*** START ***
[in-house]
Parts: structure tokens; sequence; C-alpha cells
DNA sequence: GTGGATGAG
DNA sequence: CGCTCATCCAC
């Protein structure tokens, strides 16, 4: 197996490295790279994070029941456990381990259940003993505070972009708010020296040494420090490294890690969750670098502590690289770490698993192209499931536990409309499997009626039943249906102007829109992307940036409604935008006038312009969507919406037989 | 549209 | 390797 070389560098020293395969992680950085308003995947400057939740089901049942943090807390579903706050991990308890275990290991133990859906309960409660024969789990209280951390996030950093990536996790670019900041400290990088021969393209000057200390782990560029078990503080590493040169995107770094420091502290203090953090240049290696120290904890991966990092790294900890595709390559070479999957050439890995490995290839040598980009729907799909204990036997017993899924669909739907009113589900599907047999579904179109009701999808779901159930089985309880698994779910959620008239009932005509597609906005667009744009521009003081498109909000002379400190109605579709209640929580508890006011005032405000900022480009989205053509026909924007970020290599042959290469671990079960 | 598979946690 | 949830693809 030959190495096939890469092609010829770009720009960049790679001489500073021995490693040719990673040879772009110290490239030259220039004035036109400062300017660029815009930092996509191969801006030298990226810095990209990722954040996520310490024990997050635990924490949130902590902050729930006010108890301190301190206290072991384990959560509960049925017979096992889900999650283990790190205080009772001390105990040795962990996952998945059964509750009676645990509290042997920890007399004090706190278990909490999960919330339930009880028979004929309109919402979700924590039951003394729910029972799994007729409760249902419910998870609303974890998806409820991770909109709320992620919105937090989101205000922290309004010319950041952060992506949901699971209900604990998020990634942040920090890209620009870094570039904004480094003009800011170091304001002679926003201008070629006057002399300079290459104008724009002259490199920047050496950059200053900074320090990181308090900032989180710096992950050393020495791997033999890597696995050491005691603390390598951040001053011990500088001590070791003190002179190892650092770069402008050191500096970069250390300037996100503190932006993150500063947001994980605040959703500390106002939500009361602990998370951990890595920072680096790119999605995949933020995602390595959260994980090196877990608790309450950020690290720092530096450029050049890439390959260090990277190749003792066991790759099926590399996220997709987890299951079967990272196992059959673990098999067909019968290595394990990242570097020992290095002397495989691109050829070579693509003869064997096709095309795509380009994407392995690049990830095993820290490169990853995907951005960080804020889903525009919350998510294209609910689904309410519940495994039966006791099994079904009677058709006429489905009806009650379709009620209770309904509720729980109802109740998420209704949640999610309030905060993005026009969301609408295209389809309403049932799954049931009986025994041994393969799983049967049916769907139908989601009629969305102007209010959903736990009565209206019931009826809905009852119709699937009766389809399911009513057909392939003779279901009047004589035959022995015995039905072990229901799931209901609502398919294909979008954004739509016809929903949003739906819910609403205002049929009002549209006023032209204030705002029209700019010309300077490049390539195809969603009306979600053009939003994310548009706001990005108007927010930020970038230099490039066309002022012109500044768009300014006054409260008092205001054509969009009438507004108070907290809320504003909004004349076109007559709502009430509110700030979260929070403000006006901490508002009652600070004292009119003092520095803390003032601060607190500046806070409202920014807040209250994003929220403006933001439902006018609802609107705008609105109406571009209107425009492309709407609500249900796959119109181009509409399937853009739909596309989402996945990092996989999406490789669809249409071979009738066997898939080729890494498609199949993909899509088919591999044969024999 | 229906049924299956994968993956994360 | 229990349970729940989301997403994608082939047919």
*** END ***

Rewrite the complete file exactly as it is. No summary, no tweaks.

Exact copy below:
[in-house]
Parts: structure tokens; sequence; C-alpha cells
DNA sequence: GTGGATGAG
DNA sequence: CGCTCATCCAC
């Protein structure tokens, strides 16, 4: 197996490295790279994070029941456990381990259940003993505070972009708010020296040494420090490294890690969750670098502590690289770490698993192209499931536990409309499997009626039943249906102007829109992307940036409604935008006038312009969507919406037989 | 549209 | 390797 070389560098020293395969992680950085308003995947400057939740089901049942943090807390579903706050991990308890275990290991133990859906309960409660024969789990209280951390996030950093990536996790670019900041400290990088021969393209000057200390782990560029078990503080590493040169995107770094420091502290203090953090240049290696120290904890991966990092790294900890595709390559070479999957050439890995490995290839040598980009729907799909204990036997017993899924669909739907009113589900599907047999579904179109009701999808779901159930089985309880698994779910959620008239009932005509597609906005667009744009521009003081498109909000002379400190109605579709209640929580508890006011005032405000900022480009989205053509026909924007970020290599042959290469671990079960 | 598979946690 | 949830693809 030959190495096939890469092609010829770009720009960049790679001489500073021995490693040719990673040879772009110290490239030259220039004035036109400062300017660029815009930092996509191969801006030298990226810095990209990722954040996520310490024990997050635990924490949130902590902050729930006010108890301190301190206290072991384990959560509960049925017979096992889900999650283990790190205080009772001390105990040795962990996952998945059964509750009676645990509290042997920890007399004090706190278990909490999960919330339930009880028979004929309109919402979700924590039951003394729910029972799994007729409760249902419910998870609303974890998806409820991770909109709320992620919105937090989101205000922290309004010319950041952060992506949901699971209900604990998020990634942040920090890209620009870094570039904004480094003009800011170091304001002679926003201008070629006057002399300079290459104008724009002259490199920047050496950059200053900074320090990181308090900032989180710096992950050393020495791997033999890597696995050491005691603390390598951040001053011990500088001590070791003190002179190892650092770069402008050191500096970069250390300037996100503190932006993150500063947001994980605040959703500390106002939500009361602990998370951990890595920072680096790119999605995949933020995602390595959260994980090196877990608790309450950020690290720092530096450029050049890439390959260090990277190749003792066991790759099926590399996220997709987890299951079967990272196992059959673990098999067909019968290595394990990242570097020992290095002397495989691109050829070579693509003869064997096709095309795509380009994407392995690049990830095993820290490169990853995907951005960080804020889903525009919350998510294209609910689904309410519940495994039966006791099994079904009677058709006429489905009806009650379709009620209770309904509720729980109802109740998420209704949640999610309030905060993005026009969301609408295209389809309403049932799954049931009986025994041994393969799983049967049916769907139908989601009629969305102007209010959903736990009565209206019931009826809905009852119709699937009766389809399911009513057909392939003779279901009047004589035959022995015995039905072990229901799931209901609502398919294909979008954004739509016809929903949003739906819910609403205002049929009002549209006023032209204030705002029209700019010309300077490049390539195809969603009306979600053009939003994310548009706001990005108007927010930020970038230099490039066309002022012109500044768009300014006054409260008092205001054509969009009438507004108070907290809320504003909004004349076109007559709502009430509110700030979260929070403000006006901490508002009652600070004292009119003092520095803390003032601060607190500046806070409202920014807040209250994003929220403006933001439902006018609802609107705008609105109406571009209107425009492309709407609500249900796959119109181009509409399937853009739909596309989402996945990092996989999406490789669809249409071979009738066997898939080729890494498609199949993909899509088919591999044969024999 | 229906049924299956994968993956994360 | 229990349970729940989301997403994608082939047919």